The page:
2013-4_Winter    North American Aviation Bald Eagles Retiree Bulletin

2014-1_Spring    North American Aviation Bald Eagles Retiree Bulletin   

2014-2_Summer    North American Aviation Bald Eagles Retiree Bulletin

2014-3_Fall    North American Aviation Bald Eagles Retiree Bulletin

2014-4_Winter    North American Aviation Bald Eagles Retiree Bulletin

2015-1_Spring    North American Aviation Bald Eagles Retiree Bulletin

2015-2_Summer    North American Aviation Bald Eagles Retiree Bulletin

2015-3_Fall    North American Aviation Bald Eagles Retiree Bulletin

2015-4_Winter    North American Aviation Bald Eagles Retiree Bulletin

2016-1_Spring    North American Aviation Bald Eagles Retiree Bulletin

2016-2_Summer    North American Aviation Bald Eagles Retiree Bulletin

2016-3_Fall    North American Aviation Bald Eagles Retiree Bulletin

2016-4_Winter    North American Aviation Bald Eagles Retiree Bulletin

North American Aviation Skywriter Newsletters Here


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North American Aviation-  By Sam Gnerre

"Incorporated on Dec. 6, 1928, North American Aviation’s formation followed the founding of the Boeing Company in 1916 and Douglas Aircraft in 1921. For its first few years, North American operated as a holding company, owning parts of many other aviation firms, including Douglas and General Aviation Manufacturing Corp. in Dundalk, Maryland.

In 1934, federal antitrust legislation required that the company give up its holdings in other aircraft companies. At that point, under engineer Dutch Kindelberger and designers Lee Atwater and J.S. Smithson, North American became an aviation manufacturer, moving into General Aviation’s plant at Dundalk.

Its stay there would be temporary. After the company won its first airplane contract for 42 NA-16 trainers in 1935, Kindelberger began moving North American’s manufacturing operations west. He built temporary quarters in El Segundo near the southeast corner of Los Angeles Municipal Airport, more than a decade before it became Los Angeles International Airport. The company rented 20 acres there for $600 a month. A permanent factory was finished on the site and occupied in January 1936, with 250 employees.

The NA-16 trainer, the first U.S. military plane to have an official model number, which would evolve into the BT-9 and then the AT-6 Texan, became an important aircraft in the training of American and British pilots. The company focused on such smaller planes at first, choosing not to compete with larger operations which could produce bigger, multi-engine planes.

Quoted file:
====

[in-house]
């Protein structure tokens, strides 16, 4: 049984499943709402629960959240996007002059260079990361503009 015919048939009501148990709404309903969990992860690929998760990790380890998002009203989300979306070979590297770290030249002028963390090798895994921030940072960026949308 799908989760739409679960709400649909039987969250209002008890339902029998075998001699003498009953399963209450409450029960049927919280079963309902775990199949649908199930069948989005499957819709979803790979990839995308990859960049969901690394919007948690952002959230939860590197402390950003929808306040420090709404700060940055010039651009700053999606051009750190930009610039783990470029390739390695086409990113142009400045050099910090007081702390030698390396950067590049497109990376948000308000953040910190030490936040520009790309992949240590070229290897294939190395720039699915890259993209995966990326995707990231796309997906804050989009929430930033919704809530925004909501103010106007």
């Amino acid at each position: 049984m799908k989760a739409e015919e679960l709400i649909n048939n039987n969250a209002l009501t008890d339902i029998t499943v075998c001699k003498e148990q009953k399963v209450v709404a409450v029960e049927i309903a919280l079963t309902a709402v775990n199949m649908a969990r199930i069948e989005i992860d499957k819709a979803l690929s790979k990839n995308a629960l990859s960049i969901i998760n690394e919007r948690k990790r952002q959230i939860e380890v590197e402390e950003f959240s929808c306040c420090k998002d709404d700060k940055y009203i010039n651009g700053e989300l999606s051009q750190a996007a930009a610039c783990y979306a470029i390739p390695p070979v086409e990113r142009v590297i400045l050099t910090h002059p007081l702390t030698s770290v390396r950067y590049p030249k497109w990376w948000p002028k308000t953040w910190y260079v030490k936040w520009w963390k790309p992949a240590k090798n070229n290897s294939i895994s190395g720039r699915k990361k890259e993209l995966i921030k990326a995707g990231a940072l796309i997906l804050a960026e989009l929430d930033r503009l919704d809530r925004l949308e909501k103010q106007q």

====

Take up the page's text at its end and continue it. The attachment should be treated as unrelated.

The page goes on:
These trainers became essential with the outbreak of World War II and the resultant need to train thousands of men quickly to become pilots. By the time of the Pearl Harbor attack, North American’s employment had risen to 23,000 people, and it was producing more than 300 aircraft per month". More here

 

"The B-25 became famous when Col. Jimmy Doolittle (below) used them in his famous raid on Tokyo on April 18, 1942. Immortalized in the book and film “Thirty Seconds Over Tokyo,” The Doolittle raid was the first U.S. air attack on the Japanese mainland and was an important morale booster early in the war effort."  

By Sam Gnerre

Kindelberger and Gen. Jimmy Doolittle

"Perhaps the company’s most outstanding wartime achievement was the development of the P-51 Mustang fighter. The plane grew out of Great Britain’s desire to purchase more P-40 Flying Tiger fighters from the U.S.

Lee Atwood convinced the British that North American could provide it with an even better fighter. A prototype of the proposed new design was rushed into production and first flew on Oct. 26, 1940. Britain had the planes in service by April 1941. Its first engine had performance problems, but once Rolls Royce engines began to be used in the P-51s, their superior performance made them one of the most important Allied weapons of the war. By war’s end, more than 5,000 P-51s were in service for the U.S.